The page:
About twenty years ago I studied Koine Greek in college and learned the so-called Erasmian pronunciation of it. It always sounded ugly and artificial to me, but that's just my personal opinion. It just didn't sound like a real living language. I found it lacked musicality, flow, and beauty. It just didn't sound "alive."
Then I converted to Orthodoxy fifteen years ago. I converted in a parish with Russian Orthodox roots that used mostly English for its liturgies. The most we used Church Slavonic was maybe once a month at best, usually a Saturday morning Liturgy for our families from Russia and Eastern Europe. Sometimes we still have moliebens on Sunday afternoons in Slavonic. I cannot read the Cyrillic alphabet. I've never had any formal instruction in Russian or Church Slavonic, and I don't know any other Slavic languages. However, I do seem to have an aptitude for foreign languages. I learned both French and German with ease and am fairly competent in both of them. However, in the 15 years I have been in the Russian Orthodox Church, I know EXACTLY where I am in a Slavonic Liturgy. I don't understand every word of course. But here is a short list of things I do recognize and understand in Slavonic:
1. Blessed is the Kingdom ...
2. Lord, have mercy
3. Grant this, O Lord
4. The Trisagion Hymn
5. The Creed
6. The Our Father
7. Bless the Lord, O my soul
8. The Paschal Troparion
9. Glory to God in the highest
10. O Heavenly King
11. The Sanctus
12. The Jesus Prayer
13. Rejoice O Virgin, Theotokos
I find Slavonic to be a rich, beautiful and melodious sounding language. I like it, although I do prefer to attend English liturgies since English is my native language. I am not critical of the Russian Orthodox Church for worshiping in Slavonic instead of contemporary Russian. One thing I decided to do long ago when I converted was not to become a "know-it-all" convert. I respect the Mother Church and in my case, the Church of Russia is my Mother Church. If the mother Church wants to keep Slavonic, that's her business, not mine. It isn't my place as a mere convert to lecture the Mother Church on what she should do. That's for the bishops and pastors of the Russian Church to decide on their own in how to best meet the spiritual needs of their people.
I once visited a Greek Orthodox monastery where the Abbot told me the following story about Koine Greek. I will repeat it here for those of you who may have never heard this explanation:
Koine Greek and how to pronunce it (according to Father Nicholas):
Koine Greek was invented by the scholars of Alexander the Great as a simplified way of speaking the Greek language. The reason that they invented it was because until that time, Greeks only spoke local dialects of the Greek language. Greeks from different areas of Greece could not understand each other without a lot of difficulty. The Greeks from Athens could not understand the people from Sparta or Thessaloniki or the Islands easily. The dialects really hampered their ability to communicate. So Alexander's scholars developed Koine or "Common" Greek, creating a language from the common Greek vocabulary that all people who spoke Greek could understand. They tried to edit out regional dialects and local variations from the language and they simplified a lot of the grammatical structure that Classical Greek has. This new language of Koine Greek was a great success. Not only did the Greeks like it, it spread throughout the entire Levant as a language of trade and communication. In fact, it probably became the world's first international language. Because of a vowel shift that occurred around 300 B.C. or so, Koine Greek is not pronounced in the same manner as Classical Greek. This is most noticeable with the Greek letters oi in classical Greek. Although Koine Greek retains a lot of the Classical Greek spelling, it simplified these Classical Greek pronunciations so that the Classical oi sound is replaced with just the i sound, even though the Koine word is still written with the oi.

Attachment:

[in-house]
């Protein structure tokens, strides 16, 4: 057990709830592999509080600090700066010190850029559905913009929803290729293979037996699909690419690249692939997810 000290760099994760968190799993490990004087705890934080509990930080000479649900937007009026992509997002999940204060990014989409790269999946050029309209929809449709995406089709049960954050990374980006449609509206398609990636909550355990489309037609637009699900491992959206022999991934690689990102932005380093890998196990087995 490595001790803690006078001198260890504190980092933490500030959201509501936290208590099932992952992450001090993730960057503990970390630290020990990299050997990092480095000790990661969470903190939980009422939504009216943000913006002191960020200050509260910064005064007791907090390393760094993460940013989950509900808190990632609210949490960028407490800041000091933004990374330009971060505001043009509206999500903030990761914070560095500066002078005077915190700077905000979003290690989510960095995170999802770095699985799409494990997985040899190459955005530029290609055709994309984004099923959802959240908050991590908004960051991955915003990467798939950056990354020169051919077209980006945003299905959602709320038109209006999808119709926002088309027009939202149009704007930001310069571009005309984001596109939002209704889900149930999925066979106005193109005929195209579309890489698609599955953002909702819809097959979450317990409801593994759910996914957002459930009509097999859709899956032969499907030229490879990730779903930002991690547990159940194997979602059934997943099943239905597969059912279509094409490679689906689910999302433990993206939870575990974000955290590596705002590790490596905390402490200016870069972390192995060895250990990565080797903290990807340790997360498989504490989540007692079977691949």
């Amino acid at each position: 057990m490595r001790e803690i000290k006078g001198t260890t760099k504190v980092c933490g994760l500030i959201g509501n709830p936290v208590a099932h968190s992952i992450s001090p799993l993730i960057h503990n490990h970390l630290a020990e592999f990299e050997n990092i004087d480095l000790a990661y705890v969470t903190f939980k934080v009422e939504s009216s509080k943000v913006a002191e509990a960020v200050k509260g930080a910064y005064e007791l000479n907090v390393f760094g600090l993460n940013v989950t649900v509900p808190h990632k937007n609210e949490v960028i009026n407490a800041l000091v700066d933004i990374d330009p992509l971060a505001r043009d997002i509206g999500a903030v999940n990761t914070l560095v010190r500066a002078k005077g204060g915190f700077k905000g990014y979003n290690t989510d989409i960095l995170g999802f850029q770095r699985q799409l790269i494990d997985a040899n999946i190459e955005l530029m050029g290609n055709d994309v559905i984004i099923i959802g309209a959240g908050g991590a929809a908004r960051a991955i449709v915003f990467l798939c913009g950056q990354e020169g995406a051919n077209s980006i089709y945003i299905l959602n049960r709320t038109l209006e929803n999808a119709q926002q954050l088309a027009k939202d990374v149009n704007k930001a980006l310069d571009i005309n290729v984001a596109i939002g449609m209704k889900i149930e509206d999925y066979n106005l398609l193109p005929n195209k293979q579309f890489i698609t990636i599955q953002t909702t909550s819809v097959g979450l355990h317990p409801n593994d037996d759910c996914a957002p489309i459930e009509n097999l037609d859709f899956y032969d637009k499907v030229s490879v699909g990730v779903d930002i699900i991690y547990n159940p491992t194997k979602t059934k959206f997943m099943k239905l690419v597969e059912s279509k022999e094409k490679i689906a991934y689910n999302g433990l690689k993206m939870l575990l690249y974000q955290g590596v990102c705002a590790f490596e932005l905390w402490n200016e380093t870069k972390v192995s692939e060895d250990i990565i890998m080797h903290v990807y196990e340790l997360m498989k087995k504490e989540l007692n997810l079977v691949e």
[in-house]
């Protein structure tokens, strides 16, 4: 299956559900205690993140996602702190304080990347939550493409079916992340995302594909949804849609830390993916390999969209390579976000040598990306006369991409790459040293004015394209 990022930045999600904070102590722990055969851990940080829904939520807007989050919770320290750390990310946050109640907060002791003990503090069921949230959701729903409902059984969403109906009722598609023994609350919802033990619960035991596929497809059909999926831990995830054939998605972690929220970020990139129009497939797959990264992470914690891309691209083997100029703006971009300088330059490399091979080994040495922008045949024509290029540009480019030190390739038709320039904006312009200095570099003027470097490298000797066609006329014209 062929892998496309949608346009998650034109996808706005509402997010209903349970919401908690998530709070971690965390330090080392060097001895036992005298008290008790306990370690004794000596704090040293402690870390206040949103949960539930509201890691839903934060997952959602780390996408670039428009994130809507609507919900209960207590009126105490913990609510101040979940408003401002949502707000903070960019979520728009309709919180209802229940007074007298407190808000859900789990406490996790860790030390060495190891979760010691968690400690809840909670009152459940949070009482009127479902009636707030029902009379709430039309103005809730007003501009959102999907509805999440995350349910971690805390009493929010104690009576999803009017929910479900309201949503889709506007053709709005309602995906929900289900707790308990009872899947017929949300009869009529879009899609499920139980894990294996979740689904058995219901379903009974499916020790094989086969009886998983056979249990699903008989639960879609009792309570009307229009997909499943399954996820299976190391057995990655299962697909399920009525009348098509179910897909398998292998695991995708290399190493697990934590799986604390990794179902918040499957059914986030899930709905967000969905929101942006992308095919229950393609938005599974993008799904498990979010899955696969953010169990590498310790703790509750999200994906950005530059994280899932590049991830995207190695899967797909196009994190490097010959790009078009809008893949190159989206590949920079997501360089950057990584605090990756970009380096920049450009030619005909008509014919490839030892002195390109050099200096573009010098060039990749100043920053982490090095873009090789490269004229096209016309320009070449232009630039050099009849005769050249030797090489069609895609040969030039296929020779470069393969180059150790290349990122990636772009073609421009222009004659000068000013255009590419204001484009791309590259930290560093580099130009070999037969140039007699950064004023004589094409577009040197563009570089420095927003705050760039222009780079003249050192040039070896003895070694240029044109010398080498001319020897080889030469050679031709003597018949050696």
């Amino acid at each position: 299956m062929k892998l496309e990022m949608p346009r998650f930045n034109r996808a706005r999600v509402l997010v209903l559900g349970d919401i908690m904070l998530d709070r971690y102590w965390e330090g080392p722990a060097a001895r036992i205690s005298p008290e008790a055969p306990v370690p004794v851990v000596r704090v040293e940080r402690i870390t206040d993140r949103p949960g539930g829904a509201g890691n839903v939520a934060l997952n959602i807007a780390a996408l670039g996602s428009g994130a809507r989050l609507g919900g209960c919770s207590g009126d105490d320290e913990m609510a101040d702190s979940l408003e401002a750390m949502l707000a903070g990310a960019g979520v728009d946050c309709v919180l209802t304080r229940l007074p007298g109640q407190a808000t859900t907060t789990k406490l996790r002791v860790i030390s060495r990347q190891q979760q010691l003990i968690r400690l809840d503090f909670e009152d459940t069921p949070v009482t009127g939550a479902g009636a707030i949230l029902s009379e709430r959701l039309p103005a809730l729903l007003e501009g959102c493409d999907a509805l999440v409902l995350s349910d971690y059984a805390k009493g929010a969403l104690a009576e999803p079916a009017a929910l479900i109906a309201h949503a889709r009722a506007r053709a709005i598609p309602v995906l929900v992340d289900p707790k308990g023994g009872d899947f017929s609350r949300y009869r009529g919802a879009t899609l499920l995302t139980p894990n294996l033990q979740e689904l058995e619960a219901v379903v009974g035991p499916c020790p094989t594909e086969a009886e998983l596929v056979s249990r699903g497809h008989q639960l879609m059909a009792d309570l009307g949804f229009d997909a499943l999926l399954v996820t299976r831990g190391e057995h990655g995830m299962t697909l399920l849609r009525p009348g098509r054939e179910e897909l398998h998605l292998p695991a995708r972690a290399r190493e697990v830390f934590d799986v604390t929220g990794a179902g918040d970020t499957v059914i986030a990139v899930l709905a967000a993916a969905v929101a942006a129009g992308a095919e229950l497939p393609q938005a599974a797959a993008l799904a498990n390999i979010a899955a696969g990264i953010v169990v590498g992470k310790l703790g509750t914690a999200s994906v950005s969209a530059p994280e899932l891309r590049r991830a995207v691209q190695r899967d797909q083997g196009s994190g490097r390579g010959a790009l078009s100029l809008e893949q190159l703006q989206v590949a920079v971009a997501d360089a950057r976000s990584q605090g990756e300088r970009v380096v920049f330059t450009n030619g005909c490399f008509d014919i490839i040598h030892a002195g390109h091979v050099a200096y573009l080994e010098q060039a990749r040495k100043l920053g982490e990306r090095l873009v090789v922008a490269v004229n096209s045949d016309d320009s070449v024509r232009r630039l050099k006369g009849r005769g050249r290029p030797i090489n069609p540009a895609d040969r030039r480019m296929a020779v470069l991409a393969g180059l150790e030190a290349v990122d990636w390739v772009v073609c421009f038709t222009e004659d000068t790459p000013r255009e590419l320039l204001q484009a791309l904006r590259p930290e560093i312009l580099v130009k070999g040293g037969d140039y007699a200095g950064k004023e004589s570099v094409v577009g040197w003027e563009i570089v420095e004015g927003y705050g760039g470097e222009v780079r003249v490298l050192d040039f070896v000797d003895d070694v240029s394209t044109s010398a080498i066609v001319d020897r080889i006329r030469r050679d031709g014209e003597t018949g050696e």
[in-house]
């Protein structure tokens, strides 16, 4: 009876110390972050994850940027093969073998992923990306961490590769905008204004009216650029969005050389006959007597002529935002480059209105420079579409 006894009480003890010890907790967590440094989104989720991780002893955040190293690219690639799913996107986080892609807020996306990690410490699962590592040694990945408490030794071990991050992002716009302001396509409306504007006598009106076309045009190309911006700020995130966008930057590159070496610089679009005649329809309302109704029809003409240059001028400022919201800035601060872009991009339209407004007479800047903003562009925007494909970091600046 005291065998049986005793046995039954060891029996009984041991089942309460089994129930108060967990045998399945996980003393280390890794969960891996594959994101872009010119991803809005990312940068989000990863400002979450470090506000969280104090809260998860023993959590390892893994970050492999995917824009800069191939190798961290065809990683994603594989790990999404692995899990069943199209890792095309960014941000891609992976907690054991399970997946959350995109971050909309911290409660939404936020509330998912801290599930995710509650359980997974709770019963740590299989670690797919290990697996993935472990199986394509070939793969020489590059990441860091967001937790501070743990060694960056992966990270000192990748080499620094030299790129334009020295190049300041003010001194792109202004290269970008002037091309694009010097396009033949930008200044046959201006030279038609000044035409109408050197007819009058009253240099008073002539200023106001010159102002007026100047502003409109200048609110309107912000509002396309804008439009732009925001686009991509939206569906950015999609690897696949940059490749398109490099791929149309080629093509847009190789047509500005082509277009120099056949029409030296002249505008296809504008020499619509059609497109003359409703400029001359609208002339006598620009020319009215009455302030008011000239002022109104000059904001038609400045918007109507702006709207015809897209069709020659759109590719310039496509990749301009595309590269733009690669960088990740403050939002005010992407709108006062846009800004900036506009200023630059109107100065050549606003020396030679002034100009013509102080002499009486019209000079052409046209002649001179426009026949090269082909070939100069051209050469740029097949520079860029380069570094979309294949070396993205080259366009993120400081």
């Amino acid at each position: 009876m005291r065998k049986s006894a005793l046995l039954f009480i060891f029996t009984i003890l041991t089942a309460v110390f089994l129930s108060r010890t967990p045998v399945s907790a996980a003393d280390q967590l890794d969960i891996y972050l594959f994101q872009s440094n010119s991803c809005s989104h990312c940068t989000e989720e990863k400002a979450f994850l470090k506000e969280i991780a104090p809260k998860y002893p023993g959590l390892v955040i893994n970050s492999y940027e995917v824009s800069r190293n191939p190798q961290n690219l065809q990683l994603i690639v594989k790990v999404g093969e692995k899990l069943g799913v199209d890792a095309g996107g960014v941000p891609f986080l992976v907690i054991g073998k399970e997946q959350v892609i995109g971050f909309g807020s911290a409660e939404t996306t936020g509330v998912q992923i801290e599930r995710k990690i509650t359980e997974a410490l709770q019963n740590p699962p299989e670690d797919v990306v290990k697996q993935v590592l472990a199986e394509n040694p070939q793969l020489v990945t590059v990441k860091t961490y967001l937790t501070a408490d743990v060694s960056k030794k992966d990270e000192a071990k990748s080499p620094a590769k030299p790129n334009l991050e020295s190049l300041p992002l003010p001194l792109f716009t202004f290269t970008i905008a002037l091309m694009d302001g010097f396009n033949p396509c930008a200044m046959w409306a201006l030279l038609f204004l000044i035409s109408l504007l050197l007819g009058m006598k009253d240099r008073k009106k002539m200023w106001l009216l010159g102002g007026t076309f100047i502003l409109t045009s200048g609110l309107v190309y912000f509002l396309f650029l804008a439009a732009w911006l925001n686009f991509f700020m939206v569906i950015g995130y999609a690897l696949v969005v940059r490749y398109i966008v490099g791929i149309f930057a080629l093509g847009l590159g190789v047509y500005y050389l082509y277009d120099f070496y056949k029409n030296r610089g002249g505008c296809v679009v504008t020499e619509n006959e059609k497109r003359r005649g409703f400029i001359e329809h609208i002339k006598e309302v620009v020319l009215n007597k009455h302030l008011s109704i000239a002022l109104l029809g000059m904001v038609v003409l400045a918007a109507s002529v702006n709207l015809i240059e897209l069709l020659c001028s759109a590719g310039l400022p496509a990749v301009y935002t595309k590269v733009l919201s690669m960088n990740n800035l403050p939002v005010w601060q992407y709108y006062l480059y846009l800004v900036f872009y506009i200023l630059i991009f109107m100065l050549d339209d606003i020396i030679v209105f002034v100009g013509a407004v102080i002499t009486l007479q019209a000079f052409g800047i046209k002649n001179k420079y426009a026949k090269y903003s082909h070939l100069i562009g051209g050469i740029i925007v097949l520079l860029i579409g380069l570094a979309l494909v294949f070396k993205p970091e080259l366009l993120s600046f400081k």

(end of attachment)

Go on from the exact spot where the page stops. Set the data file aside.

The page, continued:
Father Nicholas stressed that the Ecclesiastical Greek used by the Greek Orthodox Church today uses this inherited Koine Greek pronunciation. This is not the Demotic Greek language used for sermons and announcements. I am talking here about Koine Greek used in the liturgy. Father Nicholas went on further to say that the so-called pronunciation of Erasmus taught in most American and Western European universities is a modernist reconstruction at best. What the Erasmian pronunciation does is try to reconstruct what Classical Greek might have sounded like: The Greek of Plato and Aristotle. The problem is, Koine Greek is not the Greek of Plato and Aristotle. Koine Greek is the Greek of Alexander the Great, the New Testament and the Early Church. It is far removed from Classical Greek. And Koine Greek already has its own proper pronunciation: The Church has been using this pronunciation for the past 2,000 years. It is called the "Received Pronunciation" or Ecclesiastical Greek. It is the Greek of the Greek Orthodox Church. It is indeed quite foolish to try to impose an Erasmian pronunciation on Koine Greek! Think of the hubris in that! Erasmus never even visited Greece. He never got to hear the Greek language as a living, breathing thing spoken by real Greeks. And Erasmus is going to correct the pronunciation of the Church? A language that the Church was using for over 1,500 years before Erasmus was ever born? It is not the case that Greeks pronounce Koine Greek like Modern Greek (Demotic). The actually case is the reverse. Demotic Greek is pronounced in the same manner as Koine Greek. That's the point Westerners and the non-Orthodox often don't understand or refuse to understand.
I hope these words have shed some light on this topic.